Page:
Advertise with fastmoving.co.za
 
 

Experts say blockchain can help address food safety issues in SA, such as the one that led to the listeriosis outbreak.
Experts say blockchain can help address food safety issues in SA, such as the one that led to the listeriosis outbreak.

Blockchain: A safe link in the food chain

ECONOMIC NEWS

By Nick Hedley - Jul 6th 2018, 09:52

Experts say blockchain can help address food safety issues in SA, such as the one that led to the listeriosis outbreak. 

Blockchain, the technology that records information and is most famous for powering cryptocurrencies, could be the unlikely answer to SA’s food safety issues if technology pundits are to be believed.

"Tiger Brands is a great example of why blockchain can be so powerful in the food space," says World Wide Worx MD Arthur Goldstuck.

Tiger is reeling from an outbreak of listeriosis, responsible for more than 200 deaths in SA since the start of 2017.

The company’s CEO, Lawrence MacDougall, told Bloomberg in June that Tiger may never find out how the strain of bacteria entered its Enterprise processed-meat factory in Polokwane.

"We’ve checked our suppliers, we’ve checked all the things we could ... It’s probably not going to be determined," MacDougall said.

Goldstuck tells the FM that a growing number of international case studies are proving that blockchain has real-world applications in food safety.

The idea is that blockchain’s shared records system can be used to track food products from farms, through supply chains and onto retailers’ shelves. That means a contaminated product’s origins can be traced within seconds.

"Walmart is requiring that all fresh produce is integrated into blockchain — it understands very well the importance of validating the provenance of foodstuffs. In South Korea, there’s also huge uptake of blockchain in groceries and foods, not just fresh foods but also processed foods, even sweets," Goldstuck says.

In the US, technology giant IBM has been running a blockchain network with food companies including Nestlé and Unilever. In China, it is running pilots with Walmart, Tencent associate company JD.com and Tsinghua University Engineering Laboratory whereby consumers can use blockchain-linked barcodes on products to validate whether they are organic, genuine and sustainably produced.

"I think that [blockchain] could be really interesting in SA," says Bridget van Kralingen, IBM’s New York-based senior vice-president for global industries, platforms and blockchain.

Van Kralingen, who grew up in SA, says most retailers can’t trace which farm or batch a contaminated product came from.

"Walmart is the best in the world at food recalls, but it takes it six days, 18 hours and 23 minutes to track a food item."

"On the blockchain, it takes two seconds, so it’s immense in terms of stopping food spoilage, wastage, and brand reputation," she says.

IBM claims that by using blockchain, the cost of the average product recall can be reduced by up to 80%.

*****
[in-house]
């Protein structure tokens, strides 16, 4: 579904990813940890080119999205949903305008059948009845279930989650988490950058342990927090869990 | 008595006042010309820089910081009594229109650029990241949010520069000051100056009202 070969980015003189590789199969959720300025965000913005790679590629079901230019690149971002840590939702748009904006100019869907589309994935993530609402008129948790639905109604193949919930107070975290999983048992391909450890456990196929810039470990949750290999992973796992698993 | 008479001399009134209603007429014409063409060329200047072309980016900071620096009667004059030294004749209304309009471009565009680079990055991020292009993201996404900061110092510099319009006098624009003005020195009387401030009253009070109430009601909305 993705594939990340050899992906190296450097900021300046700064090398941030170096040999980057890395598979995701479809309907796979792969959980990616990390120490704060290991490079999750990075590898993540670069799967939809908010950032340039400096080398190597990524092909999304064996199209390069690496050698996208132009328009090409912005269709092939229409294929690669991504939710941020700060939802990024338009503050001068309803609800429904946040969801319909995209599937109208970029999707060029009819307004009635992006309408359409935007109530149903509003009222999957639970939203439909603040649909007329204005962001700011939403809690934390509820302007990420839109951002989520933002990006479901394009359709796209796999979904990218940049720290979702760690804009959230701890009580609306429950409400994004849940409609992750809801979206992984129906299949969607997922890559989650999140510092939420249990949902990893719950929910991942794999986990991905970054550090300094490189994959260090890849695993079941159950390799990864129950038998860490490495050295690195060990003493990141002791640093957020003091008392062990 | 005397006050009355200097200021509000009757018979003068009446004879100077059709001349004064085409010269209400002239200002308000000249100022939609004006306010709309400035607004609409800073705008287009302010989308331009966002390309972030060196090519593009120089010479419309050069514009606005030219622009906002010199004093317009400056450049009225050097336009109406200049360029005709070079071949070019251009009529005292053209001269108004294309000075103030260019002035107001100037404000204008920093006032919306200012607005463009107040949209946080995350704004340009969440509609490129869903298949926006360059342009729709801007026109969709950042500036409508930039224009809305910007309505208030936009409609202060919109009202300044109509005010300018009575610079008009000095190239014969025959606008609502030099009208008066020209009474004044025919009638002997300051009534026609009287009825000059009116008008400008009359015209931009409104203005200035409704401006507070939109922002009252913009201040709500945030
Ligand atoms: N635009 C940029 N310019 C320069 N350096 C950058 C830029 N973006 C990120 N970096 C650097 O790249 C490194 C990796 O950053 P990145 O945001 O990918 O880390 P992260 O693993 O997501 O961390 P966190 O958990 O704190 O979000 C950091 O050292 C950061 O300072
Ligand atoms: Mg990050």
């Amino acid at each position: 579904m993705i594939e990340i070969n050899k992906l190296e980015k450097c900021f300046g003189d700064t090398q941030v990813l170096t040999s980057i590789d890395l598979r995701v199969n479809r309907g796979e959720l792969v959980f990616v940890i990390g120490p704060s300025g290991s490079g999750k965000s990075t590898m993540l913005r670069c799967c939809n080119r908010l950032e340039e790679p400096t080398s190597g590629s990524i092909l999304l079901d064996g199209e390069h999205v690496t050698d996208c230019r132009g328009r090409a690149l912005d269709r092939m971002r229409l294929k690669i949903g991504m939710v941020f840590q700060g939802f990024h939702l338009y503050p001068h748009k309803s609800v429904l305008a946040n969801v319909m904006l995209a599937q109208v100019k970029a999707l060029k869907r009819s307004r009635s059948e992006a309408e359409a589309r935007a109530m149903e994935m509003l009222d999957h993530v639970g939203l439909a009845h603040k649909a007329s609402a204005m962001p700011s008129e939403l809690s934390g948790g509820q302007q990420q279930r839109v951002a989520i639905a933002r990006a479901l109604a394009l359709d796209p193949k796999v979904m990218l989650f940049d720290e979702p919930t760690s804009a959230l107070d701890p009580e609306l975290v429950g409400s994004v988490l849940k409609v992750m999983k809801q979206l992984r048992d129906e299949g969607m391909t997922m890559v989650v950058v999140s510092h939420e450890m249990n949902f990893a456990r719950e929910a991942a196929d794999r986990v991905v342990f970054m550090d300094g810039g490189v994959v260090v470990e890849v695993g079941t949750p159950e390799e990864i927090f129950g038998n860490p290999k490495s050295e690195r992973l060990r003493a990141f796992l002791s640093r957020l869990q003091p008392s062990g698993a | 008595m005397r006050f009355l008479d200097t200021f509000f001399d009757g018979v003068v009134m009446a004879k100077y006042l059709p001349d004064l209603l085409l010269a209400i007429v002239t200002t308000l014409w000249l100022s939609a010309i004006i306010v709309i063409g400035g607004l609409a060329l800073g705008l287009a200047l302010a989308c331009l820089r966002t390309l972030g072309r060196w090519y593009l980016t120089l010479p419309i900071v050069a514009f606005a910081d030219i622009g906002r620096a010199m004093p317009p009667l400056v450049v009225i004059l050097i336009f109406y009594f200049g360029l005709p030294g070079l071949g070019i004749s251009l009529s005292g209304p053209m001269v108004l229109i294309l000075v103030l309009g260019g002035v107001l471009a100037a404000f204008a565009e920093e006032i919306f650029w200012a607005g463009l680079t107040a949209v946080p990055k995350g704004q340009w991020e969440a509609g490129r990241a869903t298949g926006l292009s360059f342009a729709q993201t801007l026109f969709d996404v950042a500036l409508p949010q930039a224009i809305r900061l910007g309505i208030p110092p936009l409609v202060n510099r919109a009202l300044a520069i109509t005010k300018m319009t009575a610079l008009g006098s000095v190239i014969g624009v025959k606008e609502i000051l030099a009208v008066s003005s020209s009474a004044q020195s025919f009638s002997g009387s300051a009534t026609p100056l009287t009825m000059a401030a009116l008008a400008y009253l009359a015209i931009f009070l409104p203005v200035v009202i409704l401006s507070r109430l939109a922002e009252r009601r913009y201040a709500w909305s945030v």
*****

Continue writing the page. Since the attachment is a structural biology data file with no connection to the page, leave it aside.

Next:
Van Kralingen says IBM is already running several blockchain networks in SA, one of which is used to track diamond jewellery to make sure these luxury goods are ethically sourced.

Business Live 

Related News

Push and pull strategies work together to keep consumers coming back for more
26/11/2019 - 10:20
The retail sector is under increasing pressure as consumers have shrinking disposable income in a strained economy. Maintaining share of wallet is critical. Relying solely on a push route to market strategy from manufacturers into retailers is not enough to get consumers buying products. A pull strategy needs to coexist with the push to drive brand consumption. Integrating these strategies requires intelligent and insightful decision-making. This, in turn, requires data generated through smart technology which provides line of sight across the value chain from manufacturer to distribution, retailer to the consumer.

Exclusive leases must fall: Commission cracks whip on Shoprite, Pick n pay, Spar, Woolies
26/11/2019 - 09:57
The Competition Commission Inquiry into Grocery Retail, published on Monday, called for an end to the exclusive leases negotiated by national retail chains in all shopping malls across the country in a bid to open up access to markets for smaller players.

Tiger Brands still reeling from listeriosis aftershock
26/11/2019 - 09:41
Tiger Brands continued to feel the effects of the listeriosis outbreak in the year to the end of September after the food producer suffered an impairment charge in its value-added meat products (Vamp), following a slower-than-anticipated recovery in the division.

Today’s customers are loyal to speed and convenience, not brands
25/11/2019 - 11:15
Consumer expectations are rapidly shifting as technologies such as mobile, geolocation, social media and increasingly, Internet of Things devices and wearables, connect people to a world of easily accessible information and convenient services. With the ability to browse, compare and order with a few swipes and taps, consumers are becoming trained to value convenience and service above nearly anything else.

Gearing FMCG manufacturing for the red season spike and maximising profits all year round
25/11/2019 - 11:03
As we enter the festive season, demand for Fast-Moving Consumer Goods (FMCG) increases rapidly, often leaving manufacturers scrambling to fulfill orders from their distribution channel. If demand cannot be met, then loss of revenue is inevitable. However, over-production is not an ideal solution either, as it can leave manufacturers sitting with unsold stock that costs money to store.